This is problematic in and of itself because such a short waiting period is not sufficient to establish death. Medical authorities themselves concede this point. It’s possible that any given patient could be revived well after five minutes have passed, which means that the cessation of circulation is not irreversible at that stage. And irreversibility is required to establish death.
Yet the circulatory standard is routinely utilized for a sizeable and growing percentage of donors – approximately 25 percent in the USA and 40 percent in the UK.
There are serious qualms and some justified protests within the medical community over these protocols (because the dead donor rule is not clearly satisfied), but the practice keeps marching on.
Some medical authorities who concede these patients are not yet dead nonetheless advance other justifications for this procedure. And there’s the rub: once you settle on anything other than actual death as the criterion for retrieving vital organs, there will always be other lines to cross, other methods to pursue, and other justifications to advance.
Troubling new wrinkle in transplantation practice: Normothermic Regional Perfusion
And sure enough, the procedure in question goes even further, both reinforcing and compounding the pre-existing ethical concerns over standard circulatory-based protocols. It goes by the name of “Normothermic Regional Perfusion” (NRP). It involves using technologies such as Extracorporeal Membrane Oxygenation (ECMO) or cardiopulmonary bypass for a very specific purpose: to restore a measure of circulation in order to keep the desired organs perfused with oxygenated blood.
But this circulation is targeted – and restricted. This is what the “regional” in the name of this induced perfusion technique means. It is specifically designed to prevent circulating blood from reaching the brain, ensuring that brain death will occur.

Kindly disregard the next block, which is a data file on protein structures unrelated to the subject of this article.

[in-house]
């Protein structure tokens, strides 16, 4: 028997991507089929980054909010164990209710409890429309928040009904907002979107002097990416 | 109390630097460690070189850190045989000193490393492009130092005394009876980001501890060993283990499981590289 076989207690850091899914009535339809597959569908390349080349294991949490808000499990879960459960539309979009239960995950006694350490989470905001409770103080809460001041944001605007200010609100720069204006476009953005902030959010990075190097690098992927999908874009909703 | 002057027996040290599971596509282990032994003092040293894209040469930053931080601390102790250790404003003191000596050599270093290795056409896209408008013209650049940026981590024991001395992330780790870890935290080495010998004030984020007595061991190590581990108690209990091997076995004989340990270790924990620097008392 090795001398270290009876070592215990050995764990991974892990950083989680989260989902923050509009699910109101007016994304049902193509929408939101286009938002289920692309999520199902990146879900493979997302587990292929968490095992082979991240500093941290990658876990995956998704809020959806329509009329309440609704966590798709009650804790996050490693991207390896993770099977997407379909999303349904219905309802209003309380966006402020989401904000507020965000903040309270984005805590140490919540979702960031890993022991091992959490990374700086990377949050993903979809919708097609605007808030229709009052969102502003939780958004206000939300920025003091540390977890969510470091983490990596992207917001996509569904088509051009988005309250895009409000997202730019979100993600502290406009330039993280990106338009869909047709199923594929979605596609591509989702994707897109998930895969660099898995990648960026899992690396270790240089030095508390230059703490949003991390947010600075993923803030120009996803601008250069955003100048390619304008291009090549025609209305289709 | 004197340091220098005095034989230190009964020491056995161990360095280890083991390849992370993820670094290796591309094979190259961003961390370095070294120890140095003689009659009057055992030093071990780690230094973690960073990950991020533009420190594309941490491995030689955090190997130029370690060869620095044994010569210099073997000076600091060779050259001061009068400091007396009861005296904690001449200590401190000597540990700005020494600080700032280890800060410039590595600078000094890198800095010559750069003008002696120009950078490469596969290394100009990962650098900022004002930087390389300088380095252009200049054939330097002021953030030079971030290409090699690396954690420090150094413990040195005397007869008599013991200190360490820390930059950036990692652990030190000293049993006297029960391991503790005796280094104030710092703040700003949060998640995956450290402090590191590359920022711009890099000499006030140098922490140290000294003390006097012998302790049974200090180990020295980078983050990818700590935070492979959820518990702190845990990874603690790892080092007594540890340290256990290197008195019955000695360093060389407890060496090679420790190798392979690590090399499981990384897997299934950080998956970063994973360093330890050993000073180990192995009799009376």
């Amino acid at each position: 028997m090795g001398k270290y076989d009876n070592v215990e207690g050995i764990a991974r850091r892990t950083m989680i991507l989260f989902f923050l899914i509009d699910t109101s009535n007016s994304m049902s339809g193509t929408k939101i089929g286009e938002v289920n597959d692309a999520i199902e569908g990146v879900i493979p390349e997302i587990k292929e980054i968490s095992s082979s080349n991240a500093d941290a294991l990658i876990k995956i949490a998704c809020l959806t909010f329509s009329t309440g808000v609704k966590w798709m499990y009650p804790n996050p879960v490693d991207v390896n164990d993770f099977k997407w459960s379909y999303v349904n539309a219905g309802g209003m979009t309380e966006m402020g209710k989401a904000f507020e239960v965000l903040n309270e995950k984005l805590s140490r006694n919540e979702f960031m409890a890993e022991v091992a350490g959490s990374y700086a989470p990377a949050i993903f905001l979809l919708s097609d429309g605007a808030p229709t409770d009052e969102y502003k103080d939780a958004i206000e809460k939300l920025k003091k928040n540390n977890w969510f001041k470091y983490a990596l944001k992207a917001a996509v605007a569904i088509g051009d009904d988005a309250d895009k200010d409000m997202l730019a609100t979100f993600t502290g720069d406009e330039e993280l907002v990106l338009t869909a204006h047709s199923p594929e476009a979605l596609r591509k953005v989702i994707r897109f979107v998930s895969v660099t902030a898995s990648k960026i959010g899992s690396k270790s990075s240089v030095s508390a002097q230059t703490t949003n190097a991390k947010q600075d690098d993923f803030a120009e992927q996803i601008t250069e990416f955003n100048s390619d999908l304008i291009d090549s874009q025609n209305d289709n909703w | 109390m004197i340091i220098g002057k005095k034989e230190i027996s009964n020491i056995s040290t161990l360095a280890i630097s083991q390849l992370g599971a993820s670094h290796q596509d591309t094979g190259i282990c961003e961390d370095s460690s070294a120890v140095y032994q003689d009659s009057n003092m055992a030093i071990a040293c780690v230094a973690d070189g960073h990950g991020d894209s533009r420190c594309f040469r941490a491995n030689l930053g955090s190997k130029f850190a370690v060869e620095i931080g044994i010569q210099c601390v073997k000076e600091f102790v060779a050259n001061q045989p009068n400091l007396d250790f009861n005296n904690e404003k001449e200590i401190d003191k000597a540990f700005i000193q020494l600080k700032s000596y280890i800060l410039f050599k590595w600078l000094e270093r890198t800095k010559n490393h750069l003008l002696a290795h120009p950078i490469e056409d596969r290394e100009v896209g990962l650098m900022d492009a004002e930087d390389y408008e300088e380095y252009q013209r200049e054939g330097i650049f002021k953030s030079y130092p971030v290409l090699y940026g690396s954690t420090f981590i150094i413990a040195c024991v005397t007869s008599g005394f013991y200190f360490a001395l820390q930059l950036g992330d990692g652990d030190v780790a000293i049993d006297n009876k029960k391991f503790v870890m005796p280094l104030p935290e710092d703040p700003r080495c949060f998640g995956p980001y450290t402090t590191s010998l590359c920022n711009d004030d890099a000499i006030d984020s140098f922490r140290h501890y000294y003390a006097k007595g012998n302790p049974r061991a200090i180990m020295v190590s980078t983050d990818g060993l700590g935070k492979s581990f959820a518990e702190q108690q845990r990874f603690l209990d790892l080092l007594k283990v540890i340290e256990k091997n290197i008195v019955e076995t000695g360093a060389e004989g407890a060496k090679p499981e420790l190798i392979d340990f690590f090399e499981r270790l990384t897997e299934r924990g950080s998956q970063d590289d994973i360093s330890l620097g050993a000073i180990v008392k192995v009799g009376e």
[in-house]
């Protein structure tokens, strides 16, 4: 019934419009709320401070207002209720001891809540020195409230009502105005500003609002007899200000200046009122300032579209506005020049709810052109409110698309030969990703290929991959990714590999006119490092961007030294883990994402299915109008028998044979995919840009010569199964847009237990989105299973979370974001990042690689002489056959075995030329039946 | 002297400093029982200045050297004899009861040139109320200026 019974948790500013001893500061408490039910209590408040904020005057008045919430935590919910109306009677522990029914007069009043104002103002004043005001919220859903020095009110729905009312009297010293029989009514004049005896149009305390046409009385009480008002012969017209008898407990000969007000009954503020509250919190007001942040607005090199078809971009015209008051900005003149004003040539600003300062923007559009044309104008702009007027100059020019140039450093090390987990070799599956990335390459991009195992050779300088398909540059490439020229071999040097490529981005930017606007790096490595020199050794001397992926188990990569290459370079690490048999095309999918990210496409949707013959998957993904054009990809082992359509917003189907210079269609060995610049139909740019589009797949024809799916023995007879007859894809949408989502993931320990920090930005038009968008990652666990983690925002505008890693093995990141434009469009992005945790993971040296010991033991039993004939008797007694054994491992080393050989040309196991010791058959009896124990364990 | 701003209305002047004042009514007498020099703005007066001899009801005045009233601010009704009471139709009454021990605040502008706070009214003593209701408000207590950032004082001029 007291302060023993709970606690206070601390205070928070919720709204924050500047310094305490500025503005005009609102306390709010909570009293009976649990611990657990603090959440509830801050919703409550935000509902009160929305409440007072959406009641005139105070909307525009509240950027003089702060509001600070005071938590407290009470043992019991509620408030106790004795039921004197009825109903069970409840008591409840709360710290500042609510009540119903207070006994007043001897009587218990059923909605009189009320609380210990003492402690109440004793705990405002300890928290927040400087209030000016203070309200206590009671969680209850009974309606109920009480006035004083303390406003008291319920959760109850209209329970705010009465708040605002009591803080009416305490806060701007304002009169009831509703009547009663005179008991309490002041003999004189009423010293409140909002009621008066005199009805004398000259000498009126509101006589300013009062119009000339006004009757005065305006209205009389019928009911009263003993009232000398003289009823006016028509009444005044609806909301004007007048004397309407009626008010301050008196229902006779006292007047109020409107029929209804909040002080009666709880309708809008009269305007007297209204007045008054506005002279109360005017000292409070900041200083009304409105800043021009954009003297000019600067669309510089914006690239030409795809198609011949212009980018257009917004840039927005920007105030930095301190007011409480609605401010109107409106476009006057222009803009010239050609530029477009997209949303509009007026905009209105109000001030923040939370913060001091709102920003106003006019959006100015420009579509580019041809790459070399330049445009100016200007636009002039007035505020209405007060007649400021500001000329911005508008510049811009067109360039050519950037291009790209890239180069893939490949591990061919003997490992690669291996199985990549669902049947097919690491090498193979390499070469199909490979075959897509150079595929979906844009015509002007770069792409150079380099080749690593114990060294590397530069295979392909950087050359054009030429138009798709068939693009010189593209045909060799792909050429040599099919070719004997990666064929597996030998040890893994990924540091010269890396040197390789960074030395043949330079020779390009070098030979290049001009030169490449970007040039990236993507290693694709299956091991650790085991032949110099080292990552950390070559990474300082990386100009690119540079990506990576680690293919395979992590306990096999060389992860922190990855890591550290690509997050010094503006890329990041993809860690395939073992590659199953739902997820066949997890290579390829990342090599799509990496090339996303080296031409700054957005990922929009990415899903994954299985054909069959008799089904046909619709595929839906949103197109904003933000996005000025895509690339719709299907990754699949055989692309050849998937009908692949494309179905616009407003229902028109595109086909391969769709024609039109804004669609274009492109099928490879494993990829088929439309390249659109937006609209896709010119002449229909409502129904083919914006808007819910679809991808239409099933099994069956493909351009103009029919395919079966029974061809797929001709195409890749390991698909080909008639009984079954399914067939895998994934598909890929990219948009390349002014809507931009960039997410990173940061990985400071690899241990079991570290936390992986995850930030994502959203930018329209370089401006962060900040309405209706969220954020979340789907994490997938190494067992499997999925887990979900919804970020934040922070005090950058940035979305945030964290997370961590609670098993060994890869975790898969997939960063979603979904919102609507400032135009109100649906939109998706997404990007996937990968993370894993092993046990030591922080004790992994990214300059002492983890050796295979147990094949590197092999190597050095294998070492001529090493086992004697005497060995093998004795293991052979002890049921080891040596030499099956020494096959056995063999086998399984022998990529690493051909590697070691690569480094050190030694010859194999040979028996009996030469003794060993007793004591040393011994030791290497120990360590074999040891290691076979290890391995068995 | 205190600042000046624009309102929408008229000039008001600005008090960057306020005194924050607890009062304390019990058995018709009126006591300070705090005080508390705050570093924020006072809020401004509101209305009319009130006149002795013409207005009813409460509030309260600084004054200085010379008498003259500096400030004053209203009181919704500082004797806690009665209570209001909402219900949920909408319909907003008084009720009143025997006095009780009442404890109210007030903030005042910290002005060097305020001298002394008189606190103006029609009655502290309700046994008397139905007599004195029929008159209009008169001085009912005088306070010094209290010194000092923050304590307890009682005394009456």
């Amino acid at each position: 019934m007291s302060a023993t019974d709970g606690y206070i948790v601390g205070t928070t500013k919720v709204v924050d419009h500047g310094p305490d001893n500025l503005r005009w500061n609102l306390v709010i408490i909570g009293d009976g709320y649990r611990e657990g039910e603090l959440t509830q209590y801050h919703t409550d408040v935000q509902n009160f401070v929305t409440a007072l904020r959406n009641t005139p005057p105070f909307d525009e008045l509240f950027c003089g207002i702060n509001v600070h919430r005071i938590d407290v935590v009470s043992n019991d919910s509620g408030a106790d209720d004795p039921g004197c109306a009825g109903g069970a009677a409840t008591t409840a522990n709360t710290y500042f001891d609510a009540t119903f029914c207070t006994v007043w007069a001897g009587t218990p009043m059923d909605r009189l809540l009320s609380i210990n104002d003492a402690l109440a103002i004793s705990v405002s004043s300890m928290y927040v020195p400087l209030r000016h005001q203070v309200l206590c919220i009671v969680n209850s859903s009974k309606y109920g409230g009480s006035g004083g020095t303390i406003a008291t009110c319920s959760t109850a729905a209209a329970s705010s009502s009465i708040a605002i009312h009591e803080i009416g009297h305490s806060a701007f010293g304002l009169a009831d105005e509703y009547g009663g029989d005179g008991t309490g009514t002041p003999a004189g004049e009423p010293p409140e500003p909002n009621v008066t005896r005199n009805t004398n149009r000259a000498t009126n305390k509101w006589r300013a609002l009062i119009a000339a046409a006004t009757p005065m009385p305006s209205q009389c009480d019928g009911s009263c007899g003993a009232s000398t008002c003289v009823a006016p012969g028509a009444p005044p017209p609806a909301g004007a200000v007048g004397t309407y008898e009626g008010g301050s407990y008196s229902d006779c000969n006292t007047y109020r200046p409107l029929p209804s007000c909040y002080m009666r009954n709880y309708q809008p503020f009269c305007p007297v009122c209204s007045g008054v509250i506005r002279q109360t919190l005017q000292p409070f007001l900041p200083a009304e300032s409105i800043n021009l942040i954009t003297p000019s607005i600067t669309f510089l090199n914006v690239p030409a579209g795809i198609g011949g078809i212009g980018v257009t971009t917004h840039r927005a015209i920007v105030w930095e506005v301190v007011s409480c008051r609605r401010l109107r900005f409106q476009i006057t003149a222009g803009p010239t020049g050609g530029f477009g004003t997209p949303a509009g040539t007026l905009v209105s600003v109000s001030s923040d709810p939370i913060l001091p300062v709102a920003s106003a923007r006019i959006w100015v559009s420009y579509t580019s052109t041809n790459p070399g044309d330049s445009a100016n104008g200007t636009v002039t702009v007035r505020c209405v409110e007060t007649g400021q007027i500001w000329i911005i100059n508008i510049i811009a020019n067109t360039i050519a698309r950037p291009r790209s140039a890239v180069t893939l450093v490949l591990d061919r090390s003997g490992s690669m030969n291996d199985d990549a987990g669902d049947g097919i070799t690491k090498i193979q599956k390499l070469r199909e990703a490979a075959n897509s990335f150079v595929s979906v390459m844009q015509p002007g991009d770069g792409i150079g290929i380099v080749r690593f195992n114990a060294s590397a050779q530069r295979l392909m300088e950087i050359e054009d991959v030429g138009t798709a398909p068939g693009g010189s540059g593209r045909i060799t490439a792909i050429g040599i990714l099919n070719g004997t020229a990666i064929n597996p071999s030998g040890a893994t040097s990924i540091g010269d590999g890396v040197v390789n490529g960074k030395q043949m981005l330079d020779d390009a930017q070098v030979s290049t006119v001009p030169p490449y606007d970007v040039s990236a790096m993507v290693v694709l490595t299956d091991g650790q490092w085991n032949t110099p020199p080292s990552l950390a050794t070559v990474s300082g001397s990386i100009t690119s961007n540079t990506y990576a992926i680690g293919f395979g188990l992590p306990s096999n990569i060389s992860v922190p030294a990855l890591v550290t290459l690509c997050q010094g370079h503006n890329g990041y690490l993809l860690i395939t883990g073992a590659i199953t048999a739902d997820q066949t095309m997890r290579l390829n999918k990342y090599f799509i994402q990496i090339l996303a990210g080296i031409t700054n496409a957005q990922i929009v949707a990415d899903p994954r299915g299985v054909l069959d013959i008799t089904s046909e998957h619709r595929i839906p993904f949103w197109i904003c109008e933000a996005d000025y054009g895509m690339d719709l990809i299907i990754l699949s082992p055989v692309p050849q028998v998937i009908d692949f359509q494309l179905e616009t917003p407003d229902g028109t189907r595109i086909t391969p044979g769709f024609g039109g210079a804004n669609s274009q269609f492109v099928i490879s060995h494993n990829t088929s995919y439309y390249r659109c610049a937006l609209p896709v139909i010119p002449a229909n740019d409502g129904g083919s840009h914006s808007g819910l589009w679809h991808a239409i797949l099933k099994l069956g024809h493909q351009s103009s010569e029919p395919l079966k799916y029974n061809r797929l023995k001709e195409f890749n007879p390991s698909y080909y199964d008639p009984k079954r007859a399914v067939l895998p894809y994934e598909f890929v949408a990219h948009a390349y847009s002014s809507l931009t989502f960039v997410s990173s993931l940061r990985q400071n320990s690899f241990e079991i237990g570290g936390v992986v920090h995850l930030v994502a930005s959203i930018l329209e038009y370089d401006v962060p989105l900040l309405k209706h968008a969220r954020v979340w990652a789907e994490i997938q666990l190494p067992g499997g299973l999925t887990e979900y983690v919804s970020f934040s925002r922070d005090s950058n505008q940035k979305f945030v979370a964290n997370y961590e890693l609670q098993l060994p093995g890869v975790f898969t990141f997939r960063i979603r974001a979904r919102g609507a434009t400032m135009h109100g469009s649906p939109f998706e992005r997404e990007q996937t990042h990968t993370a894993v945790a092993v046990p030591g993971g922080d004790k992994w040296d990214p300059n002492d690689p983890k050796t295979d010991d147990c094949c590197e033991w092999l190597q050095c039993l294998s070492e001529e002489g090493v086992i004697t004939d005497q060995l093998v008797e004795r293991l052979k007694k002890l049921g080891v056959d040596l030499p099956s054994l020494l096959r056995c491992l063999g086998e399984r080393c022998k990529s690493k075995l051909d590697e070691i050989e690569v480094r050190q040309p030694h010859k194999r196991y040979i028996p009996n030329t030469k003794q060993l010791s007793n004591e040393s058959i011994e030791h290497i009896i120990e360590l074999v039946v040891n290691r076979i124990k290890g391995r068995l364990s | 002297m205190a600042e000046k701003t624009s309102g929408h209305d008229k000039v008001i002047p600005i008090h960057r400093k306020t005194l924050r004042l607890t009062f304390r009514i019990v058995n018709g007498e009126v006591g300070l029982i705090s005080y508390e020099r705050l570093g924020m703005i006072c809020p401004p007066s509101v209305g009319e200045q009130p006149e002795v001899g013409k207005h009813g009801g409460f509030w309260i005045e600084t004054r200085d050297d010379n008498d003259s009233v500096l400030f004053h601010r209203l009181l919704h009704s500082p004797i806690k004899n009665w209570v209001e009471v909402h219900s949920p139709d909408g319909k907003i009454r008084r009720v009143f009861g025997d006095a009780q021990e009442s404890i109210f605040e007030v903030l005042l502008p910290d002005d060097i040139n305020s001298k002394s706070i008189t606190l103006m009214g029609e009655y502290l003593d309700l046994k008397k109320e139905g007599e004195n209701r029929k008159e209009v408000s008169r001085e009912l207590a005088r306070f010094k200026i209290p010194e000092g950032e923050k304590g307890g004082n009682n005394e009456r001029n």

That this step needs to be taken constitutes further proof that all circulatory-based donors should not be considered dead at that point in time. It also demonstrates that the neurological standard is more stringent than the circulatory standard.
To reframe the matter a slightly different way, many medical authorities who support circulatory-based protocols are opposed to the use of ECMO in these settings. One prominent, long-time leading voice in this field has noted that by re-establishing blood flow to the brain, the use of ECMO would “retroactively negate” the declaration of death based upon cessation of cardiac function that had been issued moments earlier.
This alone leads to the plain conclusion that such patients have not yet died, so sanctioning these protocols amounts to forsaking the dead donor rule and adopting another justification for retrieving organs from living patients in these intense circumstances.
Aggressive and exploitative maneuvers